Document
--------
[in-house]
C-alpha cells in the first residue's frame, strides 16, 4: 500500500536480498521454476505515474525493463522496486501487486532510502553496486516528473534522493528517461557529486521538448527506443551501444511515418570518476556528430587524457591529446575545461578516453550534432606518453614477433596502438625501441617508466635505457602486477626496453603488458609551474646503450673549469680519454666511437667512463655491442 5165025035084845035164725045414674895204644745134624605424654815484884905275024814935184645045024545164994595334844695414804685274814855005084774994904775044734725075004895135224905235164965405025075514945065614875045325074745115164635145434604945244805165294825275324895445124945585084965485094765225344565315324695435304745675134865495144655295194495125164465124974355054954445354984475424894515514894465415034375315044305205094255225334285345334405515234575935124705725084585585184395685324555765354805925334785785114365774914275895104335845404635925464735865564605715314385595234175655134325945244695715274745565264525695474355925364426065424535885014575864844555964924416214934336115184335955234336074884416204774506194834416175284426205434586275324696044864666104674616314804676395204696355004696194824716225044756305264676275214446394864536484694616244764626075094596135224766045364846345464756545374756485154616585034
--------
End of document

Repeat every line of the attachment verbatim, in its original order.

[in-house]
C-alpha cells in the first residue's frame, strides 16, 4: 500500500536480498521454476505515474525493463522496486501487486532510502553496486516528473534522493528517461557529486521538448527506443551501444511515418570518476556528430587524457591529446575545461578516453550534432606518453614477433596502438625501441617508466635505457602486477626496453603488458609551474646503450673549469680519454666511437667512463655491442 5165025035084845035164725045414674895204644745134624605424654815484884905275024814935184645045024545164994595334844695414804685274814855005084774994904775044734725075004895135224905235164965405025075514945065614875045325074745115164635145434604945244805165294825275324895445124945585084965485094765225344565315324695435304745675134865495144655295194495125164465124974355054954445354984475424894515514894465415034375315044305205094255225334285345334405515234575935124705725084585585184395685324555765354805925334785785114365774914275895104335845404635925464735865564605715314385595234175655134325945244695715274745565264525695474355925364426065424535885014575864844555964924416214934336115184335955234336074884416204774506194834416175284426205434586275324696044864666104674616314804676395204696355004696194824716225044756305264676275214446394864536484694616244764626075094596135224766045364846345464756545374756485154616585034